It’s really nearly all about perceived intentions towards a person, you can break things down to this basic thing when it comes to communication/interaction which includes also brand perception.
Don’t use jargon or internal terminology no one except insiders will understand when it comes to copywriting for your website. Good, clear, easy to read copy is good for your audience and therefore it is good for your business – simply because simple, plain language means your site, app or product is talking “human”.

It increases a) the readability and also b) – which is really important – the credibility because the usage of plain language is perceived as being transparent towards others and not hiding behind a hard to understand terminology which may be perceived as a sign to be more skeptic towards you, thinking even you may have bad intentions towards your users. (“What are they trying hiding from me? / Don’t they want me to understand?” )

Watch a good video about this topic here:

by stef

GDPR is good for user experience.

“In short, GDPR will make privacy a mandatory design principle–and, in doing so, may redefine the profession.”

Great article on why designers should care about the GDPR.  Because  it makes us rembember that  we are designing products for people not data/numbers  –  and that businesses should have the ultimate goal to treat their users/customers well and with respect.

Read here:

by stef

Computers are social actors, again and again

See also:

by stef

About Intelligence, meaning, the mind and machines

The video above contains a very short introduction to the chinese room argument, introduced by philosopher John Searle in the 1980 in his essay “Minds, Brains and Programs”. and it fits to my last post about Googles Duplex natural speech pattern.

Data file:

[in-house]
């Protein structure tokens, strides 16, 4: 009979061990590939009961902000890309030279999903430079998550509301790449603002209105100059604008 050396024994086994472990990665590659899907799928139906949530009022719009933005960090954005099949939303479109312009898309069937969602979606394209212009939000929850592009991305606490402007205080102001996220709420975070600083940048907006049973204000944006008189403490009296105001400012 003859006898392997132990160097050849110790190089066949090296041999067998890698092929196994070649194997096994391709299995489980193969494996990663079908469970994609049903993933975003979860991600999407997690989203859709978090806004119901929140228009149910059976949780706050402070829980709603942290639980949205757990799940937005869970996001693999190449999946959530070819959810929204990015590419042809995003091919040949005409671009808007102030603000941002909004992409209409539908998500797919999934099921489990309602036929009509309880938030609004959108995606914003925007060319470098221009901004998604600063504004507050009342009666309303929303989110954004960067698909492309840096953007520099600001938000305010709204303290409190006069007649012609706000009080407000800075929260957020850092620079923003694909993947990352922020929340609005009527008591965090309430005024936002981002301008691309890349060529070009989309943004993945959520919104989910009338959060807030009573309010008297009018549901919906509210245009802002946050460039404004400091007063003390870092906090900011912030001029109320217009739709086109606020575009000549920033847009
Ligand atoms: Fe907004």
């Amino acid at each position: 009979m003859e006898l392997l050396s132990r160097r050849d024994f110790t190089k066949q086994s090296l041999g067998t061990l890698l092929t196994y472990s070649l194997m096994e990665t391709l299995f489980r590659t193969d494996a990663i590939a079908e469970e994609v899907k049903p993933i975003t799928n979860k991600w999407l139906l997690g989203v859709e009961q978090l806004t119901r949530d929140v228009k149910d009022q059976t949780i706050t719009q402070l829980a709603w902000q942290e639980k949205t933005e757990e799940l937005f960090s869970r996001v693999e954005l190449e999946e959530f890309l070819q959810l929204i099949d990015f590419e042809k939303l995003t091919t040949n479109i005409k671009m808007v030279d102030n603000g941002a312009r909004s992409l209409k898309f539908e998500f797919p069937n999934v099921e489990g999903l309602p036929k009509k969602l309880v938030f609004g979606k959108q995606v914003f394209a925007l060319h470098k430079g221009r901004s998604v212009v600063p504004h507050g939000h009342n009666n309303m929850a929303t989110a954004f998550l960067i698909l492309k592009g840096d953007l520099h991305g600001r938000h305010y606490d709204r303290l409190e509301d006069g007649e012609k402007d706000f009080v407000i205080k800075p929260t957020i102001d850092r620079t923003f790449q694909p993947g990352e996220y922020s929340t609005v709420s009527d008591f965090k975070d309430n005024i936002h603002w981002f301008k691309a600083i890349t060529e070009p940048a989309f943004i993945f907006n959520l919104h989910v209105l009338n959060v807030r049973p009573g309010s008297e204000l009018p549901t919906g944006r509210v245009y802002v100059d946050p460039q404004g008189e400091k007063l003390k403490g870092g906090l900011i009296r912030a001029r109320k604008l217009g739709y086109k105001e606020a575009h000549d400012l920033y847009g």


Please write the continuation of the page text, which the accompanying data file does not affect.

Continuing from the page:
The chinese room argument is a thought experiment with whose help Searle (who is btw deep into the philosophy of mind) wanted to prove that it is not enough for a computer to pass the Turing test in order to be considered intelligent. The Turing test was developed by Alan Turing in the 50s as a definition of intelligence where Turing claimed that if one cannot distinguish the answers of a computer from the answers of a person, this computer could be regarded as “intelligent”. So, passing the Turing test is therefore not a sufficient criterion for so-called “strong artificial intelligence”. In addition, it questions the computational theories of the mind and the question if machines are able to think.

This is a huge and interesting topic and it is deeply related to intentionality in human beings and the body-mind problem in philosophy which is still “unsolved”. I think this is the most fascinating topic I have ever been introduced to since I study psychology.

Minds, Brains and Programs by John Searle:
About the chinese room argument:

by stef

Google Duplex’ natural speech pattern: It’s a human? No it’s not!

I think we now go really deep into the uncanny valley. I think it is of psychological and also sociological relevance that we know if we speak to another human or a machine.The point is, it may be perceived as cheating, playing with trust.

by stef

Ladies that UX Berlin #17: Portfolio Night!


Excited to announce our Ladies that UX Berlin May meetup where we will discuss UX Portfolios!

Is your portfolio in need of a refresh or are you wondering what to put in it? Is your CV up-to-date? Join us for an in-depth discussion with Olga Madejska who works as Amazon Web Services Design System UX Lead about building a designer CV and portfolio.
Also Ladies who are confident in reviewing portfolios are more than welcome as we will offer some Folio Quick checks on demand after the talk!

Massive thanks to SinnerSchrader Swipe GmbH who will host us this month!

Ladies that UX Berlin, Tuesday, May 22, 2017; 6:30-9:00PM.
This month’s event will be hosted by SinnerSchrader Swipe. The location is Friedenstraße 91a, 10249 Berlin (Friedrichshain)

Please make sure to RSVP here:

Are you passionate about a special UX / Design topic? Why not give a short talk on that one of our next events? It’s a great place to get started and train your speaking skills ia a very welcoming environment!
If so or if you would be interested in hosting one of our upcoming events please make sure to reach out! :)